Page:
Transforming India’s Slums: A Case for Public Action
Mumbai is a city of contrasts. The tinsel town has recorded some of the most expensive real estate transactions in the world; it is also home to more slum dwellers than any other city in the world. Slums occupy about 20 sq km of prime property in the heart of India's financial capital, yet planners and property developers have been reluctant to engage in the slum replacement strategies here. Instead, developers are choosing to build more and more luxury apartments on ever-diminishing property space in other areas of the city. What is holding back private developers from engaging in slum replacement projects?
First, many property developers morally oppose redevelopment as this term has been often used as a euphemism for displacement. In many instances, the poor have either been directly displaced by the new land use or indirectly displaced through an increase due to a lack of affordability. Beyond these moral considerations, property values in slums are often discounted due to the lack of formal titles and legal recognition, the inadequacy of physical infrastructure services and fragmented land ownership. To ensure such an investment is financially viable, the developers consequently have to aim for high-value properties, which in turn leads back to the issue of affordability for existing residents. These issues all present significant obstacles for developers looking for low risk, and high return, investments.
The government needs to create more practical incentives for developers to take these increased risks. One promising strategy is subsidised onsite redevelopment, which takes advantage of the potentially high real estate value of slum land in the city. Slums are demolished and replaced by higher density housing, and, contrary to conventional slum clearance policies, slum dwellers are rehoused in replacement housing on the former slum sites at no additional cost. This is made possible as new market-rate housing is also developed on the former slums, which cross-subsidises the cost of the slum dwellers’ replacement housing and provide a financially viable option for real estate developers. In order for these schemes to be realised, it is essential that the government approves a change to the city’s land development regulations to allow for an increase in the density of redevelopment projects. Further key policy interventions include assistance with construction finance, providing temporary accommodation for residents and helping to address property-based disagreements.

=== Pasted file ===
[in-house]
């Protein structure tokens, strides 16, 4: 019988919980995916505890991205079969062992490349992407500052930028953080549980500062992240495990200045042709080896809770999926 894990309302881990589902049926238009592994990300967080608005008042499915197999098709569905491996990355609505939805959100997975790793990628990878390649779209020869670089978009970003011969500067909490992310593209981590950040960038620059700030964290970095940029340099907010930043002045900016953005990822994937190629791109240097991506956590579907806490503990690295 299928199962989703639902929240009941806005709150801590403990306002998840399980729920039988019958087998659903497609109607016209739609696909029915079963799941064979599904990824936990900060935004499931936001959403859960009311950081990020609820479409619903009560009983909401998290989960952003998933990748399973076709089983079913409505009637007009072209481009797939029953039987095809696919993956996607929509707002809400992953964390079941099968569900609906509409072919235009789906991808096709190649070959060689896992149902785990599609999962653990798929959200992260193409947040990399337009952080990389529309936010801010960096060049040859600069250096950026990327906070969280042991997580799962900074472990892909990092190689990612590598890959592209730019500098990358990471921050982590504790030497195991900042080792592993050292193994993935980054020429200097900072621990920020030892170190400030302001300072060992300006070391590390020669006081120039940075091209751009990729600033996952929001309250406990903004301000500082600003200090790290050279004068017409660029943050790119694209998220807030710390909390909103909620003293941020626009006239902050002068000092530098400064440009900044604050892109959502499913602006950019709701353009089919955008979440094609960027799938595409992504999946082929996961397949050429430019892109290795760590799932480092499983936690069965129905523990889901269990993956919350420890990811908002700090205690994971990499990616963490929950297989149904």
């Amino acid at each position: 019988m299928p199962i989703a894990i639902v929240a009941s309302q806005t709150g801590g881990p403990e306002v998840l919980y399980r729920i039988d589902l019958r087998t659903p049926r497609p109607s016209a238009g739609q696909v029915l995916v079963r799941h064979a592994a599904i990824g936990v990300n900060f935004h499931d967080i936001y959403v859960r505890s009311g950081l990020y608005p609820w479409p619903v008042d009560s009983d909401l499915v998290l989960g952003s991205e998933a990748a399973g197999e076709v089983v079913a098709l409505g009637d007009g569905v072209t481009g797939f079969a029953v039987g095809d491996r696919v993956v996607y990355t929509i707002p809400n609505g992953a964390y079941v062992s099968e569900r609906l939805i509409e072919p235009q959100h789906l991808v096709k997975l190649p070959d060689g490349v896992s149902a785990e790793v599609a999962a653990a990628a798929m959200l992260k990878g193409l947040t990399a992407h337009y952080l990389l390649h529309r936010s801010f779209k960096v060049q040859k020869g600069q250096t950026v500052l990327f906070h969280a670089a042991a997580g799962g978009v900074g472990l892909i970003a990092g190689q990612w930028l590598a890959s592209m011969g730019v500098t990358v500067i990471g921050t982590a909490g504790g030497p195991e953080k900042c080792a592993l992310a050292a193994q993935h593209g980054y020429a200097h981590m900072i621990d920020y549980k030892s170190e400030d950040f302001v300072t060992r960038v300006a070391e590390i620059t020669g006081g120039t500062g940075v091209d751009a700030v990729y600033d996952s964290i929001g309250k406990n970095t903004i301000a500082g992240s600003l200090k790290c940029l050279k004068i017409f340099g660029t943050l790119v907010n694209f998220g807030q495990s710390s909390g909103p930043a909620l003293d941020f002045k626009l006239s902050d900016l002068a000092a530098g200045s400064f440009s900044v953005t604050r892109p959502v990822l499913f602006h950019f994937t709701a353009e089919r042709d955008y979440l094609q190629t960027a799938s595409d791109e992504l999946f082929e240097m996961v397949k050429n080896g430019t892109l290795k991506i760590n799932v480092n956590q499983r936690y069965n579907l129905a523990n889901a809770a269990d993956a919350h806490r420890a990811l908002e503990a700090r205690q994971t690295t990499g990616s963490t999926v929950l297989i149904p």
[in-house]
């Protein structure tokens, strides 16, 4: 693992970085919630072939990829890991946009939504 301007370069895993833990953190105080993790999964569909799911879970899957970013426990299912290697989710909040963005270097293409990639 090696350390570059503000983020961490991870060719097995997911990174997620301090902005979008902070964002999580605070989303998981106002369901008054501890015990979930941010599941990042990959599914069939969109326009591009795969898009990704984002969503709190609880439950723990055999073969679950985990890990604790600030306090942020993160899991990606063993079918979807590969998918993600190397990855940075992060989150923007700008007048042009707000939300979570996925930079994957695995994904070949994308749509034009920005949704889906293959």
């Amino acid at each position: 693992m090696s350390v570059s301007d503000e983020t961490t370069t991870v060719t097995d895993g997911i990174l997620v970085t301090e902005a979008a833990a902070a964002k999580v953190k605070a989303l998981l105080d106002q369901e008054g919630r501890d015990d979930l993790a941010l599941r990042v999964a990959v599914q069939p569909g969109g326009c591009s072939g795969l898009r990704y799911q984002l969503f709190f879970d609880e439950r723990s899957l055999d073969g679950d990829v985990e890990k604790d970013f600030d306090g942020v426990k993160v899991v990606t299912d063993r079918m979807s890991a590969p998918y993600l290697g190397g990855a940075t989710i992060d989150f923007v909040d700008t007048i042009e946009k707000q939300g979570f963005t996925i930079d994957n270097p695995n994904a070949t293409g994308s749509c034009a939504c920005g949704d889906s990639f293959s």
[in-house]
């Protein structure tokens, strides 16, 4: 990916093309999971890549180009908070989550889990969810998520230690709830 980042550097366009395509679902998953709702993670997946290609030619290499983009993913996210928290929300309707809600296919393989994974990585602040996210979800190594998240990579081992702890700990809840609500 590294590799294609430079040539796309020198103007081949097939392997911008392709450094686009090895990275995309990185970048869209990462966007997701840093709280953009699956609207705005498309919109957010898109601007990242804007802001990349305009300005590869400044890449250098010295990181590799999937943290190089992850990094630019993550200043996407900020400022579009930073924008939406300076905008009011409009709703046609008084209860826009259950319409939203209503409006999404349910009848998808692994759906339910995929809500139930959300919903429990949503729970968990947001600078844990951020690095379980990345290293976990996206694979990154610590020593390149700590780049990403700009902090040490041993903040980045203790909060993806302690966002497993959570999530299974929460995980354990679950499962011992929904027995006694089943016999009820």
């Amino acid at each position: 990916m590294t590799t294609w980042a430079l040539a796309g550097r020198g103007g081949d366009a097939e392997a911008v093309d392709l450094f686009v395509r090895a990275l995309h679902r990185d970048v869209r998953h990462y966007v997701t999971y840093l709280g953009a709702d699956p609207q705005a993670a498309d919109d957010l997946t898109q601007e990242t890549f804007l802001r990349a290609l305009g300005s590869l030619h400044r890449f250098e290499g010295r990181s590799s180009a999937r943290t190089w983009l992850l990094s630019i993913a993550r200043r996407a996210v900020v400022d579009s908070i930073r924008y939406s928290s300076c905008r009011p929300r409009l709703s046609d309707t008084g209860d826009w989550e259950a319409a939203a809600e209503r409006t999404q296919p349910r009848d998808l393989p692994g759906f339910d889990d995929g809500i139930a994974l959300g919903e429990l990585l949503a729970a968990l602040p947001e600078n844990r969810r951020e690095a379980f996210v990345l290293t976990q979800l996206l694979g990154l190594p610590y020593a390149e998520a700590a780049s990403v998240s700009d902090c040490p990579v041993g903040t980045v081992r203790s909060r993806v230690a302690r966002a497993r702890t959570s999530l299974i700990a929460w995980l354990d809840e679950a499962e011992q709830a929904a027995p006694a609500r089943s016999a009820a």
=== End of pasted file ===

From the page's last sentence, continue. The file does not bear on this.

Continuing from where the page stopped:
Without effective incentive schemes, the chasm between uninhabited luxury apartment blocks and overcrowded, sprawling slums is set to further increase. A market-driven solution to the issue is needed, as the scale of the problem cannot be tackled by the public sector alone. Incentivising the private sector to play a role in slum replacement represents a sustainable way to build a city fit for the future.
Rahul Nahar is the chairman of Xrbia Developers. Xrbia is working towards correcting the discrepancy between supply and demand in Mumbai, through a slum replacement project in Chembur.